A federal tax watchdog recently renewed its call for a “Taxpayer Bill of Rights” to help restore public trust in the Internal Revenue Service. In a January 2014 report to Congress, the Taxpayer Advocate Service said a Taxpayer Bill of Rights is needed to help ensure that taxpayers are aware of their rights when dealing with the IRS and that they know how to exercise those rights.
Improving compliance by restoring trust in the tax system
The Taxpayer Advocate Service, an oversight arm of the IRS, has been recommending the adoption of a Taxpayer Bill of Rights since 2007. The issue took on new urgency this year in the wake of the controversy that erupted in 2013 over allegations of bias in the agency’s treatment of certain political groups.
In its report, the TAS argued that widespread mistrust of the IRS makes taxpayers less likely to comply voluntarily with the tax code. By creating a Taxpayer Bill of Rights, TAS contends, Congress could help restore trust in the tax system and encourage voluntary compliance with federal tax laws.
What would be included in the Taxpayer Bill of Rights?
The Internal Revenue Code in its current form already includes numerous rights for taxpayers. However, as the TAS report explained, most taxpayers are unaware of these rights because they are “scattered throughout the code and are not presented in a coherent way.” In fact, according to a 2012 survey cited by the TAS, less than 50 percent of U.S. taxpayers said they believed they had rights with regard to the IRS, while only 11 percent said they knew what their taxpayer rights were.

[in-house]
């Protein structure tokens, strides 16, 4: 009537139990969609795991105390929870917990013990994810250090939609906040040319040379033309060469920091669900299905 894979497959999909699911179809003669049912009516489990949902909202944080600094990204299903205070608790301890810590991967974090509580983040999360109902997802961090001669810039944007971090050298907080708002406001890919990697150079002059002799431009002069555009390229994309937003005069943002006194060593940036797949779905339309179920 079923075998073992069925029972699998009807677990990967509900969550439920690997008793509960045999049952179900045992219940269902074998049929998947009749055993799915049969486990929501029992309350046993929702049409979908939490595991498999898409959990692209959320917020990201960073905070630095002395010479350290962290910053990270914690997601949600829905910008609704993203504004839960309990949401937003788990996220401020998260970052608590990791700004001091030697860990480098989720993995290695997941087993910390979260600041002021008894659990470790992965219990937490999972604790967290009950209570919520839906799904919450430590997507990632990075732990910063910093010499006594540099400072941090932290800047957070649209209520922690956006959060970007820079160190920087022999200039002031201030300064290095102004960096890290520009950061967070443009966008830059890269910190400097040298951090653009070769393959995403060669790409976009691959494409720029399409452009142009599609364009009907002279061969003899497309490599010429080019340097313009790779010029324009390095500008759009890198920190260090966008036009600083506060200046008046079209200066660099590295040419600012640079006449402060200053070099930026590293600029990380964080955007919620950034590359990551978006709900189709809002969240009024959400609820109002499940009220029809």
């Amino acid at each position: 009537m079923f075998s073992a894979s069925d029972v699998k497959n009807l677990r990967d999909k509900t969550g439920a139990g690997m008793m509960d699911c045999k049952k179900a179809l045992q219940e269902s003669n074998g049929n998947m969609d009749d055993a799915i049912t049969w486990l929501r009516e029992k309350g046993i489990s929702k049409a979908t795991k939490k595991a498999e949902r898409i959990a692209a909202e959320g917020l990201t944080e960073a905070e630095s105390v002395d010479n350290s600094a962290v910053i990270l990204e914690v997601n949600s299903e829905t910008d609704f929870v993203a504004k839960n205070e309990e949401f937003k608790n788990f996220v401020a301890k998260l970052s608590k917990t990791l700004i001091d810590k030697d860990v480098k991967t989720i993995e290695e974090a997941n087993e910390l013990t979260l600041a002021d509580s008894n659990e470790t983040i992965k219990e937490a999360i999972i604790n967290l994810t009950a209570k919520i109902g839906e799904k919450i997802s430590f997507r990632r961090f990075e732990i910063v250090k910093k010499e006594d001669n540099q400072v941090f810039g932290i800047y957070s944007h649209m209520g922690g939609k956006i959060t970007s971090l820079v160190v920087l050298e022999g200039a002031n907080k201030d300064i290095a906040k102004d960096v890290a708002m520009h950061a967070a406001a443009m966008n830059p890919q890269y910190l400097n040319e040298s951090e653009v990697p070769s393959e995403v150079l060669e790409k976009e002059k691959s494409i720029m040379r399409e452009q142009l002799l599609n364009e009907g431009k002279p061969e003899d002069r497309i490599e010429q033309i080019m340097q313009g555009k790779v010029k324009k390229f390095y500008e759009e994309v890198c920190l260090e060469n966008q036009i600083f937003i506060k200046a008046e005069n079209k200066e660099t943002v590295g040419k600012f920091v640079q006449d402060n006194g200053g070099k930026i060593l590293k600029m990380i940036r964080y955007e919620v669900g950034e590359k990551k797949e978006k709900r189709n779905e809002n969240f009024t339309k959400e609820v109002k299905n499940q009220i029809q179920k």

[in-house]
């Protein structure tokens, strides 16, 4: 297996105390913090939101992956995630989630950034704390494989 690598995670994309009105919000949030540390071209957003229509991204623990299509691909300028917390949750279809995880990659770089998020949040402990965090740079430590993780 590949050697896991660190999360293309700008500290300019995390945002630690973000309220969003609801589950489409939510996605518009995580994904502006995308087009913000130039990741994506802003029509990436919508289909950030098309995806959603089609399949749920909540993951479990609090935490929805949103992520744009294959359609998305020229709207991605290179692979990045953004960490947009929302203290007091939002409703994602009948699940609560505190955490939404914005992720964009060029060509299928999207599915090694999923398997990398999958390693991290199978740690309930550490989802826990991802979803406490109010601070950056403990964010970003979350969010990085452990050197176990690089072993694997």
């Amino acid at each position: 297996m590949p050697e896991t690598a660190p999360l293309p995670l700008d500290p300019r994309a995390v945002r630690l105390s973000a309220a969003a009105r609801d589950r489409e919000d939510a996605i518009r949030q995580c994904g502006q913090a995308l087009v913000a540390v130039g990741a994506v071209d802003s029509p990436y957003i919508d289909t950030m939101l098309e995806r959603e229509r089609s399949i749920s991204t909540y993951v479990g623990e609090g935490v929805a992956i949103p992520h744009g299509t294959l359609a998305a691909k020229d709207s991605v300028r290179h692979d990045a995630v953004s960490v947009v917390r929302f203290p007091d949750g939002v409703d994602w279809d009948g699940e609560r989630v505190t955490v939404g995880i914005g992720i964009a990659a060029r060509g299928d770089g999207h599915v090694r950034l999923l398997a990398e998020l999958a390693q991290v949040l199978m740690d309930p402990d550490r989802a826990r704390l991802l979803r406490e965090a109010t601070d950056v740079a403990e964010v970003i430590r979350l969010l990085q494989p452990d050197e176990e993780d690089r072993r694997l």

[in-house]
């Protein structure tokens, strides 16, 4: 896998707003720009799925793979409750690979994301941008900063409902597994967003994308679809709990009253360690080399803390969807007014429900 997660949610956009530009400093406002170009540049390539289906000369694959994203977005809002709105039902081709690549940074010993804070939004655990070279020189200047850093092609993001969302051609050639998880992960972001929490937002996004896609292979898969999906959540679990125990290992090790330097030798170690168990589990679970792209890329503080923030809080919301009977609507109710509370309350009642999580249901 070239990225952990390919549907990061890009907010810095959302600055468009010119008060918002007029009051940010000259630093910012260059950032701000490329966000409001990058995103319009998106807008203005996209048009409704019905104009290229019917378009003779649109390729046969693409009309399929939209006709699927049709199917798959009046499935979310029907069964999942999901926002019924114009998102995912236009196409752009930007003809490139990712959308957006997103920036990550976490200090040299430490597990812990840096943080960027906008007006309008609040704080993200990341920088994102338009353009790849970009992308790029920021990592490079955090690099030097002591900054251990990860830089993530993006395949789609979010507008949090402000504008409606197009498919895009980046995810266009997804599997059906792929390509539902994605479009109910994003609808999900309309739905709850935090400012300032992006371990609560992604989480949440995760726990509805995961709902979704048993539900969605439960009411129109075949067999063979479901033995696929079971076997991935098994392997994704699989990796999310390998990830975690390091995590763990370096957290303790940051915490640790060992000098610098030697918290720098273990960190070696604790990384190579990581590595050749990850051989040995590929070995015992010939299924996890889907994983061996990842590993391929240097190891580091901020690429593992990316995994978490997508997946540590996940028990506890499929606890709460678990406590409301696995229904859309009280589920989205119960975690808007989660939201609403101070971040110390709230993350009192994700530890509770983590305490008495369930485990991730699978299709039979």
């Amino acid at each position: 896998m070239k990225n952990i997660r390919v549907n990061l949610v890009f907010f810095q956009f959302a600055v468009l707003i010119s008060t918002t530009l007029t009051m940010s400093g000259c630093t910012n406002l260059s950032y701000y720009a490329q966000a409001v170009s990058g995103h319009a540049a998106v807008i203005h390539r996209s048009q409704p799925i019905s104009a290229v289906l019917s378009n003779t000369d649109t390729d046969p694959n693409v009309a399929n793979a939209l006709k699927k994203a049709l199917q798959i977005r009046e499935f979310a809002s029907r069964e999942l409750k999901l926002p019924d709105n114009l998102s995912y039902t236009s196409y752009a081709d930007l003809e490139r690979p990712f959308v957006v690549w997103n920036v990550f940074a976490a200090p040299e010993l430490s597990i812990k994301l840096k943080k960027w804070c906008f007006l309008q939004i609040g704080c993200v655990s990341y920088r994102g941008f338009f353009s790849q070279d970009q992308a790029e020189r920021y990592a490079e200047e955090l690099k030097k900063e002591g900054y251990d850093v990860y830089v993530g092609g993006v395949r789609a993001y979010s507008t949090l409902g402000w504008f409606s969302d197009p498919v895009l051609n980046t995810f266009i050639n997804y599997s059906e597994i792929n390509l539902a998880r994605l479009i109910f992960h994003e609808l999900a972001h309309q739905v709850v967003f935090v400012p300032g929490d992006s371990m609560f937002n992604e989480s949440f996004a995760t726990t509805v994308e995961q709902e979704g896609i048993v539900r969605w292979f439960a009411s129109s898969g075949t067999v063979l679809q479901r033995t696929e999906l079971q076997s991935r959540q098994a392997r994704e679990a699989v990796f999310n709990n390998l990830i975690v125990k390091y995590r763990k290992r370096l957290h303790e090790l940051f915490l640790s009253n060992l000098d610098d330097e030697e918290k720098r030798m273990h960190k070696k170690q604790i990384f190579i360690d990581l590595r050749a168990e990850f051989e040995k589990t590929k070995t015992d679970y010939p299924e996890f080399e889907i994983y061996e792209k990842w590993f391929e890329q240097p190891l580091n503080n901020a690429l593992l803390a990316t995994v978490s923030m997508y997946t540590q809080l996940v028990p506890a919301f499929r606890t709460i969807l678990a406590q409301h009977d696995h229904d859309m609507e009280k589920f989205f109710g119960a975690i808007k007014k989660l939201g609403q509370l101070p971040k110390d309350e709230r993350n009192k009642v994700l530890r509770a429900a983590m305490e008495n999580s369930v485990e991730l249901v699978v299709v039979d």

The recommended Taxpayer Bill of Rights would address this issue by clearly identifying 10 basic rights for taxpayers, including the right to pay no more than the correct amount of tax owed and the right to appeal an IRS decision. In its proposed form, the measure would also identify several taxpayer responsibilities, including the responsibility to be truthful in preparing tax returns and to make tax payments on time.
New York’s Taxpayer Bill of Rights
Although the federal government has not yet adopted an official Taxpayer Bill of Rights, New York has already done so at the state level. The New York Taxpayer Bill of Rights identifies several rights for taxpayers, including the right to dispute a tax bill or audit and the right to be represented by an attorney during tax proceedings.
When dealing with issues of tax law, whether at the state or federal level, it is often beneficial to get help from an experienced tax lawyer. An attorney who is knowledgeable in this complex area of the law can work with clients to resolve any existing tax issues and identify strategies to help prevent future tax controversies from arising.